Dealing with Doubt

Dealing with Doubt

John 11:1-6

“Are You the Expected One, or shall we look for someone else?”

 

            John was troubled.  When John the Baptist came on the scene, he had a strong sense of purpose and direction for his preaching.  He came to announce the coming of the Messianic king.  With his prophetic style, John made it clear that he was not the Messiah, but he was coming to prepare the way for the Messiah.  When Jesus came to be baptized by John, John was reluctant because how could the lesser baptize the greater?  As time passed, the people's focus shifted from John the Baptist to Jesus.  Although John’s followers were disturbed by the shift in popularity, John made it clear that this was part of God’s design, for he was the forerunner who came to announce the coming of the Messiah.  Therefore, it was ordained that Jesus “would increase and John must decrease” (John 4:30).  In light of John’s confidence that he was coming to prepare the way for the arrival of the Messiah, it is surprising that we come to John 11 we find John starting to doubt and waver in his conviction that Jesus was the Messiah.   

            How. Does John go from such a stalwart of faith to a wavering one?  To understand John’s struggle, we need to understand his circumstances.  John is sitting in a prison in the fortress of Machaerus, south of Jerusalem.  Because he denunciated Harod's unlawful marriage, John was arrested and cast into prison. While Herod engages in an ongoing conversation with John regarding the coming Messiah, Herod’s wife despises him and later manipulates Herod to have John put to death (Matthew 14).  When we face adversity, it is easy to question God’s plan and direction.  Gordan Lightfoot captured the struggle of faith in the song “Wreck of the Edmond Fitzgerald” when he wrote, “Does anyone know where the love of God goes when the waves turn the minutes to hours?”  When life turns dark, we begin to question God’s plan.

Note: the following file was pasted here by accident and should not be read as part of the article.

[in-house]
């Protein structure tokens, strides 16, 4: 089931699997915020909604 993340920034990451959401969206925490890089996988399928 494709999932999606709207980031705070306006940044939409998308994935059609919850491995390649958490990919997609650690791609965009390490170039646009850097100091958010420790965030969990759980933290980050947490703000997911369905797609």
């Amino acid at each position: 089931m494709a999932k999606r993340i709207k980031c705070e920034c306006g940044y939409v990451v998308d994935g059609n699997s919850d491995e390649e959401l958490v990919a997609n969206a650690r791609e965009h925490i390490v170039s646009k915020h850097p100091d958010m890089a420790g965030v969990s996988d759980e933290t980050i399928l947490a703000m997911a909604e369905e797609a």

However, the struggle goes beyond just the circumstances.  John’s struggle was also in this theology.  He had come preaching that the Messiah would set prisoners free.  Yet, here he sat in a prison with no sign of any divine intervention and no sign of the immanent judgment of the wicked that he had predicted.  Jesus showed no indication throughout his ministry that he would bring the political and national liberation the Jews expected of the Messiah.  Like many Jews of Jesus’ day, Jesus’s message and actions did not conform to their expectations.

            As John sat in a dark prison, he began to have doubts.  No matter how strong our faith is, we can start to have doubts that Christ is who he says he is.  We question whether or not Jesus is truly divine and that salvation is exclusively obtained through Christ.  This message contradicts the perspective of our present age and does not fit what we perceive to be true.  Like John, because Jesus’ message does not match our expectations, we question Jesus’ claim.  This is exacerbated further when the message of Christ does not include the narrative of our perspective.

            Jesus, in response, begins by pointing to the miracles he performs as proof of his divine sonship.  The miracles demonstrated his divine power and fulfilled specific prophecies that foretold he would do so (see Isiah 29:18-19, 35:5-6).  This would culminate in the greatest gift of all—his resurrection from the dead.  

            Having pointed to the miracles, Jesus then points to the real issue: the importance and necessity of faith.  Faith trusts God entirely and remains steadfast even when confronted with questions and doubts. Faith is not the absence of doubt but remaining faithful even in the face of doubts.  Genuine faith will struggle with questions, but it remains and grows when life brings us doubts.  Doubts and fears are part of our Christian experience, but steadfastness in these struggles is the mark of genuine faith. 

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